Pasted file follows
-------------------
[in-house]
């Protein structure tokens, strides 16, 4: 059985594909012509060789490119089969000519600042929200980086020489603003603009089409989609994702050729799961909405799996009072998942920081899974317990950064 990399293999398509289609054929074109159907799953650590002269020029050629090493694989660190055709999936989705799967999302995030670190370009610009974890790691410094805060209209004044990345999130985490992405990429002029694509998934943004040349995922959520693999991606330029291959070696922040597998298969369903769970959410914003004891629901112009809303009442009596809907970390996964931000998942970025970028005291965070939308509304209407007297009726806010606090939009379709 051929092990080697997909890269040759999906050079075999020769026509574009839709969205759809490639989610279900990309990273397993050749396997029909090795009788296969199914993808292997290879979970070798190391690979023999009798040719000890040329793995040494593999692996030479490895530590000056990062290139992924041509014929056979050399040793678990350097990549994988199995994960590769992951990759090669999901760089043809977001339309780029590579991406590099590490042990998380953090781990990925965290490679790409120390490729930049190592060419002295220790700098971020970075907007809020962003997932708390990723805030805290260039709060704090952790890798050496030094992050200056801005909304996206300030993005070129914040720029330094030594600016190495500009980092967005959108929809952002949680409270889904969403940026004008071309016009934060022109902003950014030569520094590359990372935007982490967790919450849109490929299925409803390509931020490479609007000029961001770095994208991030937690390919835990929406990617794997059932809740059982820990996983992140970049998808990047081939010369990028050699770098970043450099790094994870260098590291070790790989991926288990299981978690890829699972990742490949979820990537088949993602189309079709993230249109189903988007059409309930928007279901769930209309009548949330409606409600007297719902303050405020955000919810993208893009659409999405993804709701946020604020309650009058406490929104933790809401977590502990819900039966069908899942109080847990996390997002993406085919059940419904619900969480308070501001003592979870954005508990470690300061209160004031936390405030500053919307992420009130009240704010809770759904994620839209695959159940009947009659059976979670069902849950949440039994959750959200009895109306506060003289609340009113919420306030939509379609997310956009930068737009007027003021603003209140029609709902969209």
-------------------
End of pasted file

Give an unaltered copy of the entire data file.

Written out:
[in-house]
């Protein structure tokens, strides 16, 4: 059985594909012509060789490119089969000519600042929200980086020489603003603009089409989609994702050729799961909405799996009072998942920081899974317990950064 990399293999398509289609054929074109159907799953650590002269020029050629090493694989660190055709999936989705799967999302995030670190370009610009974890790691410094805060209209004044990345999130985490992405990429002029694509998934943004040349995922959520693999991606330029291959070696922040597998298969369903769970959410914003004891629901112009809303009442009596809907970390996964931000998942970025970028005291965070939308509304209407007297009726806010606090939009379709 051929092990080697997909890269040759999906050079075999020769026509574009839709969205759809490639989610279900990309990273397993050749396997029909090795009788296969199914993808292997290879979970070798190391690979023999009798040719000890040329793995040494593999692996030479490895530590000056990062290139992924041509014929056979050399040793678990350097990549994988199995994960590769992951990759090669999901760089043809977001339309780029590579991406590099590490042990998380953090781990990925965290490679790409120390490729930049190592060419002295220790700098971020970075907007809020962003997932708390990723805030805290260039709060704090952790890798050496030094992050200056801005909304996206300030993005070129914040720029330094030594600016190495500009980092967005959108929809952002949680409270889904969403940026004008071309016009934060022109902003950014030569520094590359990372935007982490967790919450849109490929299925409803390509931020490479609007000029961001770095994208991030937690390919835990929406990617794997059932809740059982820990996983992140970049998808990047081939010369990028050699770098970043450099790094994870260098590291070790790989991926288990299981978690890829699972990742490949979820990537088949993602189309079709993230249109189903988007059409309930928007279901769930209309009548949330409606409600007297719902303050405020955000919810993208893009659409999405993804709701946020604020309650009058406490929104933790809401977590502990819900039966069908899942109080847990996390997002993406085919059940419904619900969480308070501001003592979870954005508990470690300061209160004031936390405030500053919307992420009130009240704010809770759904994620839209695959159940009947009659059976979670069902849950949440039994959750959200009895109306506060003289609340009113919420306030939509379609997310956009930068737009007027003021603003209140029609709902969209």